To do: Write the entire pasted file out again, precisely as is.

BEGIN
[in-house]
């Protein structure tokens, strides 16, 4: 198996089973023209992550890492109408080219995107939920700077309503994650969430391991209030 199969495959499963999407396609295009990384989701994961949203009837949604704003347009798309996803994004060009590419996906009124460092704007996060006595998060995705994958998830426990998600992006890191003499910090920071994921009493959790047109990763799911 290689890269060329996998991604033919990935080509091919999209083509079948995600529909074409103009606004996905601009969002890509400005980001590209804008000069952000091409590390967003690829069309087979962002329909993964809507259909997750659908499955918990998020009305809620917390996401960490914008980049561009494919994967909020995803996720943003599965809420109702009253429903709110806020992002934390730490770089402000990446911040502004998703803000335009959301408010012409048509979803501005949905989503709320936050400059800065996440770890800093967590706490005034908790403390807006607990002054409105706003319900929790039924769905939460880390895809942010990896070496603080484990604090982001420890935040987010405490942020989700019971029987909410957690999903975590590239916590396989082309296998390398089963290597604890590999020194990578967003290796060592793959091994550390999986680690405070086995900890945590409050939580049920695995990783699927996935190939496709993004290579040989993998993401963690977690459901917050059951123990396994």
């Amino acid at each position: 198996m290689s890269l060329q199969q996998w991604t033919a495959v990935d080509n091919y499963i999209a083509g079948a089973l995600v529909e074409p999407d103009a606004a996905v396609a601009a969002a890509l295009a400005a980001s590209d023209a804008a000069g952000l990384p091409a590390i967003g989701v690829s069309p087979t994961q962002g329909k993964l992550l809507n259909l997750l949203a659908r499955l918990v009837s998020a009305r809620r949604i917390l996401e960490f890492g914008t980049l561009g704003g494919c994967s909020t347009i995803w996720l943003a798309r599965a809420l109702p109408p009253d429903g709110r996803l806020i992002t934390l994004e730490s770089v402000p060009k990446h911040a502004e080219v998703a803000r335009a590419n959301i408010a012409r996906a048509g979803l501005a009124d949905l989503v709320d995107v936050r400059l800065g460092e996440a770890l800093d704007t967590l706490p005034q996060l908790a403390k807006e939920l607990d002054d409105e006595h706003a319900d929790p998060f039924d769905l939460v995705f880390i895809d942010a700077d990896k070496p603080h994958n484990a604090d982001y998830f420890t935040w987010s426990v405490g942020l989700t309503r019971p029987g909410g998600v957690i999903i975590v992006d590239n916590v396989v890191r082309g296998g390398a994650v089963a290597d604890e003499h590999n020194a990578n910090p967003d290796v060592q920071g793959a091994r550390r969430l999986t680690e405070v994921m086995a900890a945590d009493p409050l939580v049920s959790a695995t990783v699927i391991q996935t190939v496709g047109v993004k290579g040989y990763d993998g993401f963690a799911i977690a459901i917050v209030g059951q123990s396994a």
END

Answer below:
[in-house]
């Protein structure tokens, strides 16, 4: 198996089973023209992550890492109408080219995107939920700077309503994650969430391991209030 199969495959499963999407396609295009990384989701994961949203009837949604704003347009798309996803994004060009590419996906009124460092704007996060006595998060995705994958998830426990998600992006890191003499910090920071994921009493959790047109990763799911 290689890269060329996998991604033919990935080509091919999209083509079948995600529909074409103009606004996905601009969002890509400005980001590209804008000069952000091409590390967003690829069309087979962002329909993964809507259909997750659908499955918990998020009305809620917390996401960490914008980049561009494919994967909020995803996720943003599965809420109702009253429903709110806020992002934390730490770089402000990446911040502004998703803000335009959301408010012409048509979803501005949905989503709320936050400059800065996440770890800093967590706490005034908790403390807006607990002054409105706003319900929790039924769905939460880390895809942010990896070496603080484990604090982001420890935040987010405490942020989700019971029987909410957690999903975590590239916590396989082309296998390398089963290597604890590999020194990578967003290796060592793959091994550390999986680690405070086995900890945590409050939580049920695995990783699927996935190939496709993004290579040989993998993401963690977690459901917050059951123990396994």
């Amino acid at each position: 198996m290689s890269l060329q199969q996998w991604t033919a495959v990935d080509n091919y499963i999209a083509g079948a089973l995600v529909e074409p999407d103009a606004a996905v396609a601009a969002a890509l295009a400005a980001s590209d023209a804008a000069g952000l990384p091409a590390i967003g989701v690829s069309p087979t994961q962002g329909k993964l992550l809507n259909l997750l949203a659908r499955l918990v009837s998020a009305r809620r949604i917390l996401e960490f890492g914008t980049l561009g704003g494919c994967s909020t347009i995803w996720l943003a798309r599965a809420l109702p109408p009253d429903g709110r996803l806020i992002t934390l994004e730490s770089v402000p060009k990446h911040a502004e080219v998703a803000r335009a590419n959301i408010a012409r996906a048509g979803l501005a009124d949905l989503v709320d995107v936050r400059l800065g460092e996440a770890l800093d704007t967590l706490p005034q996060l908790a403390k807006e939920l607990d002054d409105e006595h706003a319900d929790p998060f039924d769905l939460v995705f880390i895809d942010a700077d990896k070496p603080h994958n484990a604090d982001y998830f420890t935040w987010s426990v405490g942020l989700t309503r019971p029987g909410g998600v957690i999903i975590v992006d590239n916590v396989v890191r082309g296998g390398a994650v089963a290597d604890e003499h590999n020194a990578n910090p967003d290796v060592q920071g793959a091994r550390r969430l999986t680690e405070v994921m086995a900890a945590d009493p409050l939580v049920s959790a695995t990783v699927i391991q996935t190939v496709g047109v993004k290579g040989y990763d993998g993401f963690a799911i977690a459901i917050v209030g059951q123990s396994a």